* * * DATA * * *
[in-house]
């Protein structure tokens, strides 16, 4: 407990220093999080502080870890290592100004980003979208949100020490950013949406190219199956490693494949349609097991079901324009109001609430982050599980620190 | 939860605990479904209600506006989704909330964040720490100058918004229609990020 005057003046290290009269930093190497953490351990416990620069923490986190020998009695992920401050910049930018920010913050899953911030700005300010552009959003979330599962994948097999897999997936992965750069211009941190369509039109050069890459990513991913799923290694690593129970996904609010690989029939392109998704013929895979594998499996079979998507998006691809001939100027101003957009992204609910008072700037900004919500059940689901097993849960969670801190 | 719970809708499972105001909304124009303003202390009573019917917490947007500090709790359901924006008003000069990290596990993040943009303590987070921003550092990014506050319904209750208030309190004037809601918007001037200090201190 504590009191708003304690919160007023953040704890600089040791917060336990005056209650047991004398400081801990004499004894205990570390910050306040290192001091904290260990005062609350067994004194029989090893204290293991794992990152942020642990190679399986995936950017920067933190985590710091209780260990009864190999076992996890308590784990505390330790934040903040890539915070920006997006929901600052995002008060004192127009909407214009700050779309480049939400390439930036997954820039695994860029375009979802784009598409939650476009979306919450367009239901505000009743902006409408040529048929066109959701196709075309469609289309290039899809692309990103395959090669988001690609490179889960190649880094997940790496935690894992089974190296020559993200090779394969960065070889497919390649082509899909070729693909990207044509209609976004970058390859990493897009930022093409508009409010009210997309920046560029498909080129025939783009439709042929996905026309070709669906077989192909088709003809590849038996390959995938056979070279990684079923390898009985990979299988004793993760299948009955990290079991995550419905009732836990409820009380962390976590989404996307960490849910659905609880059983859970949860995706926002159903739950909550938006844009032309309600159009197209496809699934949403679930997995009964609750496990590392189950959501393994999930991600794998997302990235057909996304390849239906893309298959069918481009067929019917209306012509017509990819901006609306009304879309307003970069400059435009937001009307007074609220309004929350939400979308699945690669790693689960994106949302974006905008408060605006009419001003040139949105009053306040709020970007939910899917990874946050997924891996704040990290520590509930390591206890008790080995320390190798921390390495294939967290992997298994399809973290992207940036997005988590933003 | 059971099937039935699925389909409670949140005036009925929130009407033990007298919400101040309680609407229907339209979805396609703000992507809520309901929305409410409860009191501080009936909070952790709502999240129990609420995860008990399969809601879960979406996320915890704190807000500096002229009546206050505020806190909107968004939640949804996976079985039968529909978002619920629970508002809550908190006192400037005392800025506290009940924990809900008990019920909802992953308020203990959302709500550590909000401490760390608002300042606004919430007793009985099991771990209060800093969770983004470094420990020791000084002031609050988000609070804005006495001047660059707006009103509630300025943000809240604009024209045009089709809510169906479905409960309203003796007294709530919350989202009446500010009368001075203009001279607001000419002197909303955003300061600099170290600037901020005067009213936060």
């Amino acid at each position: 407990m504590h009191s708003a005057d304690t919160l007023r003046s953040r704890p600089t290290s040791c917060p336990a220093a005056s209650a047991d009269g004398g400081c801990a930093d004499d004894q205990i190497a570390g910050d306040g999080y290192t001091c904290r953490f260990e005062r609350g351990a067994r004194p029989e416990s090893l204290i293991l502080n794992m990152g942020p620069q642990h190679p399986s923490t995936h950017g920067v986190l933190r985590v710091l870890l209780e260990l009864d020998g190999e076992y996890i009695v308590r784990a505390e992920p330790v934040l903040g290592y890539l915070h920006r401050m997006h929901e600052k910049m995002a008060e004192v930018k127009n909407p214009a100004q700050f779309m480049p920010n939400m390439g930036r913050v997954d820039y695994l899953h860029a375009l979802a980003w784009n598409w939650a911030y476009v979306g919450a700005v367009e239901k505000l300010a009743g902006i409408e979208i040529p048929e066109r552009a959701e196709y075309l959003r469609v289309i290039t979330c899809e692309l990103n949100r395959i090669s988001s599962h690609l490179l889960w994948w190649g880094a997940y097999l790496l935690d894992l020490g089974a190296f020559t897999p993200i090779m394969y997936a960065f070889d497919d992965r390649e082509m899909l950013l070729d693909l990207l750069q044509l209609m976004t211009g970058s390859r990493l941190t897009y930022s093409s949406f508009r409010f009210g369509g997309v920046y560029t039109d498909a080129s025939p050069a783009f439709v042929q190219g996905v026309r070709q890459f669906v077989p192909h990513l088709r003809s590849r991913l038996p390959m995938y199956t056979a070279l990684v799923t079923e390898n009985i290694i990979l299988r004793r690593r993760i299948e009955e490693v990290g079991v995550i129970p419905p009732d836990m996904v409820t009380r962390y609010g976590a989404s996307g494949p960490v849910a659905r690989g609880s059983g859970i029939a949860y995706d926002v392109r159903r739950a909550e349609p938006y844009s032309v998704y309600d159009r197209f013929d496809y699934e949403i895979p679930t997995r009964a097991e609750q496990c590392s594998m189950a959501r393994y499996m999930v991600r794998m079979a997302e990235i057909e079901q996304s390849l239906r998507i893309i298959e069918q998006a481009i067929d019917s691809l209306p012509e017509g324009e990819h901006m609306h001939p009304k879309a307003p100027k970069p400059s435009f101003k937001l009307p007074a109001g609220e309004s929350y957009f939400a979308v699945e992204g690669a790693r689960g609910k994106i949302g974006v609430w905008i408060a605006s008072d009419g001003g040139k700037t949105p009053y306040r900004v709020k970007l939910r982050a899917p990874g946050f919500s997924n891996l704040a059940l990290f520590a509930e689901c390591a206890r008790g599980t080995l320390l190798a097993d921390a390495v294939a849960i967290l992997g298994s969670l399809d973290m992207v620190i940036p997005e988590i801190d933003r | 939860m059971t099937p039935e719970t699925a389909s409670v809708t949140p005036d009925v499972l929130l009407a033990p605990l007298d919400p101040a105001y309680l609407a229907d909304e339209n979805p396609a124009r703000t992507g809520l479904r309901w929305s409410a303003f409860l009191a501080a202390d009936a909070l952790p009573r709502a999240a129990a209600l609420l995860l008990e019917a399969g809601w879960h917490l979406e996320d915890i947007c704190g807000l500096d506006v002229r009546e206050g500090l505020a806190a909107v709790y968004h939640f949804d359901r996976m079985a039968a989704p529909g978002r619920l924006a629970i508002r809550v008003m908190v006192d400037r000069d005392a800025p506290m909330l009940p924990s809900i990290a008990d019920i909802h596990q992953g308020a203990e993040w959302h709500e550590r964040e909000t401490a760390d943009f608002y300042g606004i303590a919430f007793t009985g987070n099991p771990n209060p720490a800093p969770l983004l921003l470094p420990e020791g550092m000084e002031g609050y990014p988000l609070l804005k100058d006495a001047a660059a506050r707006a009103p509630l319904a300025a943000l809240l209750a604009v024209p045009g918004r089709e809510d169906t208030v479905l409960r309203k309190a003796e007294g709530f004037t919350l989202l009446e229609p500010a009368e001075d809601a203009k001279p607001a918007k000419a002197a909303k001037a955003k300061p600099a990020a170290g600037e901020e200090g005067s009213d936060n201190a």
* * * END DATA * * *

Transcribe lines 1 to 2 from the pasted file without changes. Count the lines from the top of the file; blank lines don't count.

[in-house]
């Protein structure tokens, strides 16, 4: 407990220093999080502080870890290592100004980003979208949100020490950013949406190219199956490693494949349609097991079901324009109001609430982050599980620190 | 939860605990479904209600506006989704909330964040720490100058918004229609990020 005057003046290290009269930093190497953490351990416990620069923490986190020998009695992920401050910049930018920010913050899953911030700005300010552009959003979330599962994948097999897999997936992965750069211009941190369509039109050069890459990513991913799923290694690593129970996904609010690989029939392109998704013929895979594998499996079979998507998006691809001939100027101003957009992204609910008072700037900004919500059940689901097993849960969670801190 | 719970809708499972105001909304124009303003202390009573019917917490947007500090709790359901924006008003000069990290596990993040943009303590987070921003550092990014506050319904209750208030309190004037809601918007001037200090201190 504590009191708003304690919160007023953040704890600089040791917060336990005056209650047991004398400081801990004499004894205990570390910050306040290192001091904290260990005062609350067994004194029989090893204290293991794992990152942020642990190679399986995936950017920067933190985590710091209780260990009864190999076992996890308590784990505390330790934040903040890539915070920006997006929901600052995002008060004192127009909407214009700050779309480049939400390439930036997954820039695994860029375009979802784009598409939650476009979306919450367009239901505000009743902006409408040529048929066109959701196709075309469609289309290039899809692309990103395959090669988001690609490179889960190649880094997940790496935690894992089974190296020559993200090779394969960065070889497919390649082509899909070729693909990207044509209609976004970058390859990493897009930022093409508009409010009210997309920046560029498909080129025939783009439709042929996905026309070709669906077989192909088709003809590849038996390959995938056979070279990684079923390898009985990979299988004793993760299948009955990290079991995550419905009732836990409820009380962390976590989404996307960490849910659905609880059983859970949860995706926002159903739950909550938006844009032309309600159009197209496809699934949403679930997995009964609750496990590392189950959501393994999930991600794998997302990235057909996304390849239906893309298959069918481009067929019917209306012509017509990819901006609306009304879309307003970069400059435009937001009307007074609220309004929350939400979308699945690669790693689960994106949302974006905008408060605006009419001003040139949105009053306040709020970007939910899917990874946050997924891996704040990290520590509930390591206890008790080995320390190798921390390495294939967290992997298994399809973290992207940036997005988590933003 | 059971099937039935699925389909409670949140005036009925929130009407033990007298919400101040309680609407229907339209979805396609703000992507809520309901929305409410409860009191501080009936909070952790709502999240129990609420995860008990399969809601879960979406996320915890704190807000500096002229009546206050505020806190909107968004939640949804996976079985039968529909978002619920629970508002809550908190006192400037005392800025506290009940924990809900008990019920909802992953308020203990959302709500550590909000401490760390608002300042606004919430007793009985099991771990209060800093969770983004470094420990020791000084002031609050988000609070804005006495001047660059707006009103509630300025943000809240604009024209045009089709809510169906479905409960309203003796007294709530919350989202009446500010009368001075203009001279607001000419002197909303955003300061600099170290600037901020005067009213936060």